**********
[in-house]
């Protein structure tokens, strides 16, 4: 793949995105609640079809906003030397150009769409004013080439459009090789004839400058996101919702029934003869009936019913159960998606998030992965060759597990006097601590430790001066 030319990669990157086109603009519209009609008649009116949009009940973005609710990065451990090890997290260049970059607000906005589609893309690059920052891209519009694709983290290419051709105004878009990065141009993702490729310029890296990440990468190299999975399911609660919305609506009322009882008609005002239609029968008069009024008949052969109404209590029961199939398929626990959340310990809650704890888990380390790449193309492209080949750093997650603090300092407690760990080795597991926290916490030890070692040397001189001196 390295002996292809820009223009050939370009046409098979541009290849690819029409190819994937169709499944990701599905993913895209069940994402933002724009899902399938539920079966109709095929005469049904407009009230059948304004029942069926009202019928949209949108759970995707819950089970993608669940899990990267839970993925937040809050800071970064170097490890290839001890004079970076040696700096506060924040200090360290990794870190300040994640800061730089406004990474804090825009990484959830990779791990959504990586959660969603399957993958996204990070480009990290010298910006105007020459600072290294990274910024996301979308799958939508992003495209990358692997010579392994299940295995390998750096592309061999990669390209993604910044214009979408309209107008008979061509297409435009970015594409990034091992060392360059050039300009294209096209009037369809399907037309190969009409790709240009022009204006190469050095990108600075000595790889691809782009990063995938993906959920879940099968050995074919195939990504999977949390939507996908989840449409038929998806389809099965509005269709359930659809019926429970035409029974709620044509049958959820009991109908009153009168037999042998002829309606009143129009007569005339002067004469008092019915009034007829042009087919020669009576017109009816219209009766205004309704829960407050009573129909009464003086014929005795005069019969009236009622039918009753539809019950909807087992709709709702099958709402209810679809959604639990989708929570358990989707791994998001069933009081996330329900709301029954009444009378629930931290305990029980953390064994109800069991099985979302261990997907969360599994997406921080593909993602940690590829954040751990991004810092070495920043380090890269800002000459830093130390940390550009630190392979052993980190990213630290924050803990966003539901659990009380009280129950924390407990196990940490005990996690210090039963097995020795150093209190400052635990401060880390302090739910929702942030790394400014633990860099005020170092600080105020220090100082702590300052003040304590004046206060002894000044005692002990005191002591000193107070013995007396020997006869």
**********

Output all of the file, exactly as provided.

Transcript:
[in-house]
């Protein structure tokens, strides 16, 4: 793949995105609640079809906003030397150009769409004013080439459009090789004839400058996101919702029934003869009936019913159960998606998030992965060759597990006097601590430790001066 030319990669990157086109603009519209009609008649009116949009009940973005609710990065451990090890997290260049970059607000906005589609893309690059920052891209519009694709983290290419051709105004878009990065141009993702490729310029890296990440990468190299999975399911609660919305609506009322009882008609005002239609029968008069009024008949052969109404209590029961199939398929626990959340310990809650704890888990380390790449193309492209080949750093997650603090300092407690760990080795597991926290916490030890070692040397001189001196 390295002996292809820009223009050939370009046409098979541009290849690819029409190819994937169709499944990701599905993913895209069940994402933002724009899902399938539920079966109709095929005469049904407009009230059948304004029942069926009202019928949209949108759970995707819950089970993608669940899990990267839970993925937040809050800071970064170097490890290839001890004079970076040696700096506060924040200090360290990794870190300040994640800061730089406004990474804090825009990484959830990779791990959504990586959660969603399957993958996204990070480009990290010298910006105007020459600072290294990274910024996301979308799958939508992003495209990358692997010579392994299940295995390998750096592309061999990669390209993604910044214009979408309209107008008979061509297409435009970015594409990034091992060392360059050039300009294209096209009037369809399907037309190969009409790709240009022009204006190469050095990108600075000595790889691809782009990063995938993906959920879940099968050995074919195939990504999977949390939507996908989840449409038929998806389809099965509005269709359930659809019926429970035409029974709620044509049958959820009991109908009153009168037999042998002829309606009143129009007569005339002067004469008092019915009034007829042009087919020669009576017109009816219209009766205004309704829960407050009573129909009464003086014929005795005069019969009236009622039918009753539809019950909807087992709709709702099958709402209810679809959604639990989708929570358990989707791994998001069933009081996330329900709301029954009444009378629930931290305990029980953390064994109800069991099985979302261990997907969360599994997406921080593909993602940690590829954040751990991004810092070495920043380090890269800002000459830093130390940390550009630190392979052993980190990213630290924050803990966003539901659990009380009280129950924390407990196990940490005990996690210090039963097995020795150093209190400052635990401060880390302090739910929702942030790394400014633990860099005020170092600080105020220090100082702590300052003040304590004046206060002894000044005692002990005191002591000193107070013995007396020997006869």